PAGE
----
Nature always gives us signals as seasons change. When summer starts to shift toward fall, the leaves begin to change colors. Another sure sign that fall is right around the corner is the arrival of colorful and beautiful fall mums in garden centers.
Now is the time to plan how and where to use these plants effectively around your home and landscape. A newer trend for growers is to mix colors in containers, so be ready for even more decisions.
JACKSON -- More than 130 students, teachers and community members combed the grounds of the Mississippi Museum of Natural Science in Jackson on Sept. 13 during the state’s first BioBlitz.
Scientists from the Mississippi State University Extension Service and the museum led participants through the facility’s trails during the 13-hour event to inventory insects, spiders, birds, aquatic animals, mammals, trees and mushrooms.
MISSISSIPPI STATE -- Michael Hingson will soon visit Mississippi State University to explain how the human-animal bond saved his life during the terrorist attacks in New York on Sept. 11, 2001.
Hingson and his guide dog, Roselle, were among those working in the World Trade Center on 9/11. Through trust and teamwork, Hingson and Roselle escaped from the 78th floor of Tower One moments before it collapsed.
By James E. “Jim” Miller
Professor Emeritus, Department of Wildlife Fisheries and Aquaculture
Mississippi State University
People discard millions of tons of trash daily in recycling containers or garbage cans, but unfortunately, many people leave trash in other places, where it can harm wildlife and pets.
Whether it is carelessly tossed out of car windows or off the sides of boats, left on the ground from routine farming or construction activities, or casually dropped while walking down the street, litter is more than an unsightly nuisance.
MISSISSIPPI STATE -- Childhood visits to grandma’s farm, complete with a mean rooster, piglets on the loose and homemade apple pie, led one Mississippi State University graduate into full-time farm living.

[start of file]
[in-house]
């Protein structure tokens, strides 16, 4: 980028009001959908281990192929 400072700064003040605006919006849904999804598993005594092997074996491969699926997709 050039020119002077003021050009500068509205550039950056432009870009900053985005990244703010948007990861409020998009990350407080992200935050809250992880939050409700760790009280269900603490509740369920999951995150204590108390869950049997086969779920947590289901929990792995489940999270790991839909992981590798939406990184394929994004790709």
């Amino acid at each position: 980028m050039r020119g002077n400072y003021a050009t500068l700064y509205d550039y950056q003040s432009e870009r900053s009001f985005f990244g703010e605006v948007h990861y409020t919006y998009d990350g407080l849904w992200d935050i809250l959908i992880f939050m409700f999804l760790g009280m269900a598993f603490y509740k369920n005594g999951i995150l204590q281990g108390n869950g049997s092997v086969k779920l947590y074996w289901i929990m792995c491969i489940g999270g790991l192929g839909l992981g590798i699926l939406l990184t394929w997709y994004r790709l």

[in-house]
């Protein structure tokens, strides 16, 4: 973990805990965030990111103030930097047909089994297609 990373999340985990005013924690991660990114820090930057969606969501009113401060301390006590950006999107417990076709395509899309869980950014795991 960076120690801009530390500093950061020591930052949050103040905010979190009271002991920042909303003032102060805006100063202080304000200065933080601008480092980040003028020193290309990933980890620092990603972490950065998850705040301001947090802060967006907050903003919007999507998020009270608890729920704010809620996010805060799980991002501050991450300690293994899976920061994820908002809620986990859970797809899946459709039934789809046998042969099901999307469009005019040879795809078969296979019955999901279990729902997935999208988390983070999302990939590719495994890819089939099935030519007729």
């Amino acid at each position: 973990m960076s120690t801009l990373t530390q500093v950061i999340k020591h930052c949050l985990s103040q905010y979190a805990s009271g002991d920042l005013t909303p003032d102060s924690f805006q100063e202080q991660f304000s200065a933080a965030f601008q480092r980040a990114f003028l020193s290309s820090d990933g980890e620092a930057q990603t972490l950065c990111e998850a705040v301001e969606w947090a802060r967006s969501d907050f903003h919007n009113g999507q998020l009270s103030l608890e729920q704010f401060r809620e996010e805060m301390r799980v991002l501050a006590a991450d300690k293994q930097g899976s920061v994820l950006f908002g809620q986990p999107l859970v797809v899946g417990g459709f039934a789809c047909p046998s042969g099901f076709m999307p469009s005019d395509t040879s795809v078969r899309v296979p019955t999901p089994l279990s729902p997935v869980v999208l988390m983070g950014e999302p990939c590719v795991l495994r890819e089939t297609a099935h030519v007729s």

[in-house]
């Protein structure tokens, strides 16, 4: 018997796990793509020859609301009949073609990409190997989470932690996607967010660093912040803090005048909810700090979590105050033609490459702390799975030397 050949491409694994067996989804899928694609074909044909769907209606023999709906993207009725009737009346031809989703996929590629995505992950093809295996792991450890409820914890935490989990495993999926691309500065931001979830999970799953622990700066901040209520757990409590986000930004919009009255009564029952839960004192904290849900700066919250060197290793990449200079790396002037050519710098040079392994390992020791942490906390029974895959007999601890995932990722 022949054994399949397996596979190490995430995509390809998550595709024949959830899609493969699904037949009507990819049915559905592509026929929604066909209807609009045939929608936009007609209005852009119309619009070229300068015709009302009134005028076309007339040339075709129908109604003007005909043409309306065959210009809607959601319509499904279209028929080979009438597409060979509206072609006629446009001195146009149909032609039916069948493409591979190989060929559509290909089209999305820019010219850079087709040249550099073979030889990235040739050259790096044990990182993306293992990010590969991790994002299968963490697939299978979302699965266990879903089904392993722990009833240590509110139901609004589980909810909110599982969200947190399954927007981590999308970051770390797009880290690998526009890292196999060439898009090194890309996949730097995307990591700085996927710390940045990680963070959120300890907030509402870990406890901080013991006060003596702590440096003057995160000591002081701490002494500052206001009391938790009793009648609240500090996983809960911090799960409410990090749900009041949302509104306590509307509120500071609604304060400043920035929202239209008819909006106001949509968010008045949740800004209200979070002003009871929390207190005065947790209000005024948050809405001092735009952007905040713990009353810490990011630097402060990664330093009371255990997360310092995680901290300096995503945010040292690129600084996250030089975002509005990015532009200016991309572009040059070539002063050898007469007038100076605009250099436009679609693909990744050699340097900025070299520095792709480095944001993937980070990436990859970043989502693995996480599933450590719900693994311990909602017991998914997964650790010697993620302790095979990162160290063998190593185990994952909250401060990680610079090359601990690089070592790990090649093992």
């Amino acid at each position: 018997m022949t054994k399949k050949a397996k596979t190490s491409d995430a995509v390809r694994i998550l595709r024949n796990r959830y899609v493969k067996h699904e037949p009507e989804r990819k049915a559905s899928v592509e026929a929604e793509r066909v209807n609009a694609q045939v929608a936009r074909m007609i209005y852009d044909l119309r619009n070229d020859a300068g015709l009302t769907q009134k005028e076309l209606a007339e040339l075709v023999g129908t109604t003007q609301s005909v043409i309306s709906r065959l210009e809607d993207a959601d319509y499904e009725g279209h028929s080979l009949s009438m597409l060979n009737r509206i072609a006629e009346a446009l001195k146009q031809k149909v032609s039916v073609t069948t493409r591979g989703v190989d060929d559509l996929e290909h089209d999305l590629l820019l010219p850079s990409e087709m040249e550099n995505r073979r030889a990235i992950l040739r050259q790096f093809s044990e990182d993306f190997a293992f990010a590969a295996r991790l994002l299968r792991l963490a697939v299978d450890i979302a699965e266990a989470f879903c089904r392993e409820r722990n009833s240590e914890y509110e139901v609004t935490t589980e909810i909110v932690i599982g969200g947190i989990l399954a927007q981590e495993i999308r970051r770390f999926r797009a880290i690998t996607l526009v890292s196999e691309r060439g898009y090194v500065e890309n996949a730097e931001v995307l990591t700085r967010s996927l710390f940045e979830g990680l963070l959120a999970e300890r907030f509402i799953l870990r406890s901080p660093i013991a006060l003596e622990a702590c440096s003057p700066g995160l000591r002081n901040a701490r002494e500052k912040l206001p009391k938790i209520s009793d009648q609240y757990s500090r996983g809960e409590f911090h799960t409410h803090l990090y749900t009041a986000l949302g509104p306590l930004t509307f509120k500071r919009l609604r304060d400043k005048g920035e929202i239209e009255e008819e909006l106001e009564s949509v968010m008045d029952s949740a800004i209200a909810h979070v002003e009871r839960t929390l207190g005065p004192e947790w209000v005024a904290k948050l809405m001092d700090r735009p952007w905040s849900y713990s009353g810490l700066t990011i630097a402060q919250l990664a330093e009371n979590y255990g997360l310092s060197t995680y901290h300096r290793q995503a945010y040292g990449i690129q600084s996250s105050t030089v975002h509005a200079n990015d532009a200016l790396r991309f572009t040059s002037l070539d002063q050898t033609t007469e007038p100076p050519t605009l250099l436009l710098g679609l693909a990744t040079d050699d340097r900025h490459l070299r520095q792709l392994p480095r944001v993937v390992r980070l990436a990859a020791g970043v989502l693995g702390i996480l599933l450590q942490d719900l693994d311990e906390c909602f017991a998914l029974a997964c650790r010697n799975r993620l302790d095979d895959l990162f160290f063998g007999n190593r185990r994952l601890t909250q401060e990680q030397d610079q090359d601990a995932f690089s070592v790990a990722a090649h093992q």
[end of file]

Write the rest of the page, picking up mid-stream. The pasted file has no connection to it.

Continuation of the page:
Brittany Reyer of Reyer Farms in Lena grows seasonal produce, free-range chickens for egg production, and pasture-raised heritage breed pigs and cattle with her husband, Jody. When they were expecting their first child, they began investigating options that would allow Brittany to stay home full-time.
MISSISSIPPI STATE -- Ample rains helped dryland corn close the yield gap between irrigated and nonirrigated fields, leading to what should be a new state yield record.
The U.S. Department of Agriculture released a crop production report on Sept. 11 indicating strong yield expectations.
“This year’s state record yield is forecast at 180 bushels per acre, 4 bushels per acre higher than a year ago and 2 bushels per acre higher than last month’s estimate,” said Brian Williams, agricultural economist with the Mississippi State University Extension Service.
CRYSTAL SPRINGS -- Leisure gardeners and horticulture professionals are invited to attend the Southeast’s most popular gardening show Oct. 17 and 18 at the Mississippi State University Truck Crops Experiment Station.
MISSISSIPPI STATE -- Dog owners may be surprised to find out that certain ticks can paralyze their beloved pets.
These tick species carry a nerurotoxin that affects the mobility of animals. If the animal is not treated, their limbs may become paralyzed.
PICAYUNE -- Families and school groups can learn about some of Mississippi’s insects and their plant companions during the annual Bugfest Sept. 26 and 27 at the Mississippi State University Crosby Arboretum in Picayune.
MISSISSIPPI STATE -- Row crop producers interested in quality soil should sample fields after harvest and apply recommended lime in the fall.
Larry Oldham, a soil fertility specialist and professor with the Mississippi State University Extension Service, said lime is an important component of soil fertility management because it sets the environment in which plants live and grow.